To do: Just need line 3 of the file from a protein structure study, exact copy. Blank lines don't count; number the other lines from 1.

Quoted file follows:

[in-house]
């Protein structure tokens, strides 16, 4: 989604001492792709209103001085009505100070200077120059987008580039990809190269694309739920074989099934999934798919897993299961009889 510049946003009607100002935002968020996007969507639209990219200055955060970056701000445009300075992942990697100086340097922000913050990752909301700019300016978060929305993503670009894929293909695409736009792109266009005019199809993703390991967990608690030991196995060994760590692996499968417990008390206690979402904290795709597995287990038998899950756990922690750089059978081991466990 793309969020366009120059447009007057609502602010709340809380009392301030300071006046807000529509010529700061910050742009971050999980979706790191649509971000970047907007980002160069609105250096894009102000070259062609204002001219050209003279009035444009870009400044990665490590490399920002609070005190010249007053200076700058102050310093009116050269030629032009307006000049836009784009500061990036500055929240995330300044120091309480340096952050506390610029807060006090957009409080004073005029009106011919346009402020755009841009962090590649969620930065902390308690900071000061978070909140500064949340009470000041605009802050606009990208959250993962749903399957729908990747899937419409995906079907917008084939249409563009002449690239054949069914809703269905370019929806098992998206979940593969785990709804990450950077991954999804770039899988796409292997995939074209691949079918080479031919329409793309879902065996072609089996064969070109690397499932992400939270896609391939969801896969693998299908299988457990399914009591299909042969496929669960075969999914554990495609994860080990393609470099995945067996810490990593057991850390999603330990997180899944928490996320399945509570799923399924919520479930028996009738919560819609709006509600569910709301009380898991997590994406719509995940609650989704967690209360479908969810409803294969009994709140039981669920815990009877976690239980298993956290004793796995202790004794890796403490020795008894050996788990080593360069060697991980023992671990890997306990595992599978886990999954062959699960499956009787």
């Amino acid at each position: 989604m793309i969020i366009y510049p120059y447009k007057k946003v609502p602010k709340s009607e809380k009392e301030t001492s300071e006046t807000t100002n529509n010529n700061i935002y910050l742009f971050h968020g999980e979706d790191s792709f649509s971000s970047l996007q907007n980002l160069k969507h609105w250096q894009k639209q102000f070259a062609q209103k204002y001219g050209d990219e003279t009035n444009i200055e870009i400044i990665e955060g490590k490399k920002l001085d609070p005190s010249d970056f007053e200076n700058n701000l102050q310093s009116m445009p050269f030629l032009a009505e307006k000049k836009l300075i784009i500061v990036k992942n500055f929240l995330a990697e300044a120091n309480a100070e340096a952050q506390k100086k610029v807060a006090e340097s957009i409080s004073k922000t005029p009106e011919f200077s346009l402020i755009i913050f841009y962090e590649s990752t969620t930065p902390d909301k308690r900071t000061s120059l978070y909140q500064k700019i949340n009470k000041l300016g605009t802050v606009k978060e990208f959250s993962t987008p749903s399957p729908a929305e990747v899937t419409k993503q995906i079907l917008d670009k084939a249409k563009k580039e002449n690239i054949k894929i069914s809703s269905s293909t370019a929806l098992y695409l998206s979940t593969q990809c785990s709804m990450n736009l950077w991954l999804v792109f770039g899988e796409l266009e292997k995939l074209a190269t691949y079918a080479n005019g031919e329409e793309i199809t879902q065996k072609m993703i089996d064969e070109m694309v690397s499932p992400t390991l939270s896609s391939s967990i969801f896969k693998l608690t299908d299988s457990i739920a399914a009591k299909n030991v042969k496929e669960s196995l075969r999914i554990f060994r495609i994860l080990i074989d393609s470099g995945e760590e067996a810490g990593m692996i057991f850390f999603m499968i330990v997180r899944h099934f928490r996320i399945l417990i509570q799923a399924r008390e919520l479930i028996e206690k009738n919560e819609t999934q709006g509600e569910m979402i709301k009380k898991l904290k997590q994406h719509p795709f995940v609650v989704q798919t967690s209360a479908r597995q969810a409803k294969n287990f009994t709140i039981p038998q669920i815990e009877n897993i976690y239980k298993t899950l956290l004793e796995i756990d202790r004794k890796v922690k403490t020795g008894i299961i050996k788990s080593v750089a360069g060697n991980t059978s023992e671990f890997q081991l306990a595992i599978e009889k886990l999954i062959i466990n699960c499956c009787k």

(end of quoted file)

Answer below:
């Amino acid at each position: 989604m793309i969020i366009y510049p120059y447009k007057k946003v609502p602010k709340s009607e809380k009392e301030t001492s300071e006046t807000t100002n529509n010529n700061i935002y910050l742009f971050h968020g999980e979706d790191s792709f649509s971000s970047l996007q907007n980002l160069k969507h609105w250096q894009k639209q102000f070259a062609q209103k204002y001219g050209d990219e003279t009035n444009i200055e870009i400044i990665e955060g490590k490399k920002l001085d609070p005190s010249d970056f007053e200076n700058n701000l102050q310093s009116m445009p050269f030629l032009a009505e307006k000049k836009l300075i784009i500061v990036k992942n500055f929240l995330a990697e300044a120091n309480a100070e340096a952050q506390k100086k610029v807060a006090e340097s957009i409080s004073k922000t005029p009106e011919f200077s346009l402020i755009i913050f841009y962090e590649s990752t969620t930065p902390d909301k308690r900071t000061s120059l978070y909140q500064k700019i949340n009470k000041l300016g605009t802050v606009k978060e990208f959250s993962t987008p749903s399957p729908a929305e990747v899937t419409k993503q995906i079907l917008d670009k084939a249409k563009k580039e002449n690239i054949k894929i069914s809703s269905s293909t370019a929806l098992y695409l998206s979940t593969q990809c785990s709804m990450n736009l950077w991954l999804v792109f770039g899988e796409l266009e292997k995939l074209a190269t691949y079918a080479n005019g031919e329409e793309i199809t879902q065996k072609m993703i089996d064969e070109m694309v690397s499932p992400t390991l939270s896609s391939s967990i969801f896969k693998l608690t299908d299988s457990i739920a399914a009591k299909n030991v042969k496929e669960s196995l075969r999914i554990f060994r495609i994860l080990i074989d393609s470099g995945e760590e067996a810490g990593m692996i057991f850390f999603m499968i330990v997180r899944h099934f928490r996320i399945l417990i509570q799923a399924r008390e919520l479930i028996e206690k009738n919560e819609t999934q709006g509600e569910m979402i709301k009380k898991l904290k997590q994406h719509p795709f995940v609650v989704q798919t967690s209360a479908r597995q969810a409803k294969n287990f009994t709140i039981p038998q669920i815990e009877n897993i976690y239980k298993t899950l956290l004793e796995i756990d202790r004794k890796v922690k403490t020795g008894i299961i050996k788990s080593v750089a360069g060697n991980t059978s023992e671990f890997q081991l306990a595992i599978e009889k886990l999954i062959i466990n699960c499956c009787k």